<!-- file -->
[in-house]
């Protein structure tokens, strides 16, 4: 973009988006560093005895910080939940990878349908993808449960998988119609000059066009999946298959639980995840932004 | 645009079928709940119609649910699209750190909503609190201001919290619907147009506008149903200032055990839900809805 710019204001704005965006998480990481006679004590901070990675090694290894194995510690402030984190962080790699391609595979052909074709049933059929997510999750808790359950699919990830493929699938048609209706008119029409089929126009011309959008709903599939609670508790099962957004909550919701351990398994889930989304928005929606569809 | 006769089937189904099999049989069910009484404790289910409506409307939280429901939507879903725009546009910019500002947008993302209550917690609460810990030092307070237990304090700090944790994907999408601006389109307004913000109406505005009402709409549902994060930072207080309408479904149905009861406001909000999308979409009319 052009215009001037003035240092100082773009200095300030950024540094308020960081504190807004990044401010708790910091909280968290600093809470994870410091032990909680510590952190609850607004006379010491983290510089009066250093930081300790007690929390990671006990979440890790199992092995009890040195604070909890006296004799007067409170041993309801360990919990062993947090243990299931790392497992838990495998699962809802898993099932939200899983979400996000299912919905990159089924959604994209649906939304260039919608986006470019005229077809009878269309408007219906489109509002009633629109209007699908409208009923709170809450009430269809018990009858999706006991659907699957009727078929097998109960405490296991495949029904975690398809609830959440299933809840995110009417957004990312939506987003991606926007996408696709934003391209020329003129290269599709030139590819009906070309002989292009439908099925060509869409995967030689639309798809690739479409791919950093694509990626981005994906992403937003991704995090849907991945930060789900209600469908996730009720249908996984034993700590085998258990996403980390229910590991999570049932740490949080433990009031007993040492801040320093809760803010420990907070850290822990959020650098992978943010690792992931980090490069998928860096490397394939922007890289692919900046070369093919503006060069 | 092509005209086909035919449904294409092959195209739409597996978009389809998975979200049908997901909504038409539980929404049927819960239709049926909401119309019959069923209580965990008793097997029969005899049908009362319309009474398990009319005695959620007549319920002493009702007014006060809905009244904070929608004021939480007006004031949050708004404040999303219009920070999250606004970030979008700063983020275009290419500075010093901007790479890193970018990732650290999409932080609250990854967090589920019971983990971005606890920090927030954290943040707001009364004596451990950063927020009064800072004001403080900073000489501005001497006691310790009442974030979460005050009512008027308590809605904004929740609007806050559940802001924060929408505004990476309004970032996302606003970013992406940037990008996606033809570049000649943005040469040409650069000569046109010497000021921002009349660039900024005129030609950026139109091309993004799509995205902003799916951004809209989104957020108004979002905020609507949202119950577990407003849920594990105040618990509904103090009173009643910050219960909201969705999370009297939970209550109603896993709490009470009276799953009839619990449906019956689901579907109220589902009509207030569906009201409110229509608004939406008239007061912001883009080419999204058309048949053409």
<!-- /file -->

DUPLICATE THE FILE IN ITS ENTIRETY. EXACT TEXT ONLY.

[in-house]
């Protein structure tokens, strides 16, 4: 973009988006560093005895910080939940990878349908993808449960998988119609000059066009999946298959639980995840932004 | 645009079928709940119609649910699209750190909503609190201001919290619907147009506008149903200032055990839900809805 710019204001704005965006998480990481006679004590901070990675090694290894194995510690402030984190962080790699391609595979052909074709049933059929997510999750808790359950699919990830493929699938048609209706008119029409089929126009011309959008709903599939609670508790099962957004909550919701351990398994889930989304928005929606569809 | 006769089937189904099999049989069910009484404790289910409506409307939280429901939507879903725009546009910019500002947008993302209550917690609460810990030092307070237990304090700090944790994907999408601006389109307004913000109406505005009402709409549902994060930072207080309408479904149905009861406001909000999308979409009319 052009215009001037003035240092100082773009200095300030950024540094308020960081504190807004990044401010708790910091909280968290600093809470994870410091032990909680510590952190609850607004006379010491983290510089009066250093930081300790007690929390990671006990979440890790199992092995009890040195604070909890006296004799007067409170041993309801360990919990062993947090243990299931790392497992838990495998699962809802898993099932939200899983979400996000299912919905990159089924959604994209649906939304260039919608986006470019005229077809009878269309408007219906489109509002009633629109209007699908409208009923709170809450009430269809018990009858999706006991659907699957009727078929097998109960405490296991495949029904975690398809609830959440299933809840995110009417957004990312939506987003991606926007996408696709934003391209020329003129290269599709030139590819009906070309002989292009439908099925060509869409995967030689639309798809690739479409791919950093694509990626981005994906992403937003991704995090849907991945930060789900209600469908996730009720249908996984034993700590085998258990996403980390229910590991999570049932740490949080433990009031007993040492801040320093809760803010420990907070850290822990959020650098992978943010690792992931980090490069998928860096490397394939922007890289692919900046070369093919503006060069 | 092509005209086909035919449904294409092959195209739409597996978009389809998975979200049908997901909504038409539980929404049927819960239709049926909401119309019959069923209580965990008793097997029969005899049908009362319309009474398990009319005695959620007549319920002493009702007014006060809905009244904070929608004021939480007006004031949050708004404040999303219009920070999250606004970030979008700063983020275009290419500075010093901007790479890193970018990732650290999409932080609250990854967090589920019971983990971005606890920090927030954290943040707001009364004596451990950063927020009064800072004001403080900073000489501005001497006691310790009442974030979460005050009512008027308590809605904004929740609007806050559940802001924060929408505004990476309004970032996302606003970013992406940037990008996606033809570049000649943005040469040409650069000569046109010497000021921002009349660039900024005129030609950026139109091309993004799509995205902003799916951004809209989104957020108004979002905020609507949202119950577990407003849920594990105040618990509904103090009173009643910050219960909201969705999370009297939970209550109603896993709490009470009276799953009839619990449906019956689901579907109220589902009509207030569906009201409110229509608004939406008239007061912001883009080419999204058309048949053409």